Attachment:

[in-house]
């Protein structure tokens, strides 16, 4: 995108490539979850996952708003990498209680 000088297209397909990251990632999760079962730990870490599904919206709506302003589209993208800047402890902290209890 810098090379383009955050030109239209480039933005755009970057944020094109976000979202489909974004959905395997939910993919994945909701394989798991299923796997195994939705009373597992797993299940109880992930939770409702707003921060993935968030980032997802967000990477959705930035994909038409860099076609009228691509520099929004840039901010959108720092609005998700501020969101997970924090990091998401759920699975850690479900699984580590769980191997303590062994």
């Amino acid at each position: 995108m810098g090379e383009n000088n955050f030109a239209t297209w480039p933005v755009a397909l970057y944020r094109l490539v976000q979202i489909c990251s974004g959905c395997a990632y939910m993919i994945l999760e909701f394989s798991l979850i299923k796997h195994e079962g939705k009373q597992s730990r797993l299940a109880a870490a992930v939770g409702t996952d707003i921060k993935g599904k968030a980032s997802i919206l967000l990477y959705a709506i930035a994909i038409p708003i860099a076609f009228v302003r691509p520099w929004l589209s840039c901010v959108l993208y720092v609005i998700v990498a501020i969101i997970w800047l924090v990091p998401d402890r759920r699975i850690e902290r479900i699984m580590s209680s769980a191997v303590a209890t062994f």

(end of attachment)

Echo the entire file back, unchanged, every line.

[in-house]
């Protein structure tokens, strides 16, 4: 995108490539979850996952708003990498209680 000088297209397909990251990632999760079962730990870490599904919206709506302003589209993208800047402890902290209890 810098090379383009955050030109239209480039933005755009970057944020094109976000979202489909974004959905395997939910993919994945909701394989798991299923796997195994939705009373597992797993299940109880992930939770409702707003921060993935968030980032997802967000990477959705930035994909038409860099076609009228691509520099929004840039901010959108720092609005998700501020969101997970924090990091998401759920699975850690479900699984580590769980191997303590062994």
């Amino acid at each position: 995108m810098g090379e383009n000088n955050f030109a239209t297209w480039p933005v755009a397909l970057y944020r094109l490539v976000q979202i489909c990251s974004g959905c395997a990632y939910m993919i994945l999760e909701f394989s798991l979850i299923k796997h195994e079962g939705k009373q597992s730990r797993l299940a109880a870490a992930v939770g409702t996952d707003i921060k993935g599904k968030a980032s997802i919206l967000l990477y959705a709506i930035a994909i038409p708003i860099a076609f009228v302003r691509p520099w929004l589209s840039c901010v959108l993208y720092v609005i998700v990498a501020i969101i997970w800047l924090v990091p998401d402890r759920r699975i850690e902290r479900i699984m580590s209680s769980a191997v303590a209890t062994f």